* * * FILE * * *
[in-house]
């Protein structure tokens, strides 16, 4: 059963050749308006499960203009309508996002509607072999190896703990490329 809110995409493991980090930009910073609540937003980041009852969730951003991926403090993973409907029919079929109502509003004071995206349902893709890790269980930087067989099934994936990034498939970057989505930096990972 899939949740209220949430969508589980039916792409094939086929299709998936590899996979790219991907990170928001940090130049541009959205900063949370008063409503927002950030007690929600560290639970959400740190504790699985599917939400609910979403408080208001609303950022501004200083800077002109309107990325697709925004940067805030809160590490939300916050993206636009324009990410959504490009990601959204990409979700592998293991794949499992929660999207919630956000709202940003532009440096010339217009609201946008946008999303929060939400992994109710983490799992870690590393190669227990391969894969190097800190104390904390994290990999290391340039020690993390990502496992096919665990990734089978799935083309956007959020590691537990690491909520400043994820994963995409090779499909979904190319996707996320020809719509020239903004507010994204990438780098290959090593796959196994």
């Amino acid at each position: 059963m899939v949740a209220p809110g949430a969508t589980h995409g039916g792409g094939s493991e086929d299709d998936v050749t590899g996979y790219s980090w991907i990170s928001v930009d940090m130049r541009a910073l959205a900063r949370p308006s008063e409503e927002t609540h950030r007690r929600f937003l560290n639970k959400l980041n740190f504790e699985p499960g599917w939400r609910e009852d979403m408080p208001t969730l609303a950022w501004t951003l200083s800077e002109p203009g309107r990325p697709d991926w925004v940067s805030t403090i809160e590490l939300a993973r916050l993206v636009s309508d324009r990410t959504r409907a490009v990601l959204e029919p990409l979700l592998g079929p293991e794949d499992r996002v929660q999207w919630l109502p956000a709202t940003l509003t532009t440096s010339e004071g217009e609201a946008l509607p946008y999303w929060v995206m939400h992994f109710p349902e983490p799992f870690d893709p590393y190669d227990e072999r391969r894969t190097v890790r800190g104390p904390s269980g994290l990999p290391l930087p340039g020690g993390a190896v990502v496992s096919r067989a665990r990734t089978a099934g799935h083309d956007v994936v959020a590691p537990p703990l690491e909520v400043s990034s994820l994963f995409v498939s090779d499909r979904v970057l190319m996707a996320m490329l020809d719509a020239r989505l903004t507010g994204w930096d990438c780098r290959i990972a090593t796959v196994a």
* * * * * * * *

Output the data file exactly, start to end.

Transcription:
[in-house]
């Protein structure tokens, strides 16, 4: 059963050749308006499960203009309508996002509607072999190896703990490329 809110995409493991980090930009910073609540937003980041009852969730951003991926403090993973409907029919079929109502509003004071995206349902893709890790269980930087067989099934994936990034498939970057989505930096990972 899939949740209220949430969508589980039916792409094939086929299709998936590899996979790219991907990170928001940090130049541009959205900063949370008063409503927002950030007690929600560290639970959400740190504790699985599917939400609910979403408080208001609303950022501004200083800077002109309107990325697709925004940067805030809160590490939300916050993206636009324009990410959504490009990601959204990409979700592998293991794949499992929660999207919630956000709202940003532009440096010339217009609201946008946008999303929060939400992994109710983490799992870690590393190669227990391969894969190097800190104390904390994290990999290391340039020690993390990502496992096919665990990734089978799935083309956007959020590691537990690491909520400043994820994963995409090779499909979904190319996707996320020809719509020239903004507010994204990438780098290959090593796959196994």
């Amino acid at each position: 059963m899939v949740a209220p809110g949430a969508t589980h995409g039916g792409g094939s493991e086929d299709d998936v050749t590899g996979y790219s980090w991907i990170s928001v930009d940090m130049r541009a910073l959205a900063r949370p308006s008063e409503e927002t609540h950030r007690r929600f937003l560290n639970k959400l980041n740190f504790e699985p499960g599917w939400r609910e009852d979403m408080p208001t969730l609303a950022w501004t951003l200083s800077e002109p203009g309107r990325p697709d991926w925004v940067s805030t403090i809160e590490l939300a993973r916050l993206v636009s309508d324009r990410t959504r409907a490009v990601l959204e029919p990409l979700l592998g079929p293991e794949d499992r996002v929660q999207w919630l109502p956000a709202t940003l509003t532009t440096s010339e004071g217009e609201a946008l509607p946008y999303w929060v995206m939400h992994f109710p349902e983490p799992f870690d893709p590393y190669d227990e072999r391969r894969t190097v890790r800190g104390p904390s269980g994290l990999p290391l930087p340039g020690g993390a190896v990502v496992s096919r067989a665990r990734t089978a099934g799935h083309d956007v994936v959020a590691p537990p703990l690491e909520v400043s990034s994820l994963f995409v498939s090779d499909r979904v970057l190319m996707a996320m490329l020809d719509a020239r989505l903004t507010g994204w930096d990438c780098r290959i990972a090593t796959v196994a």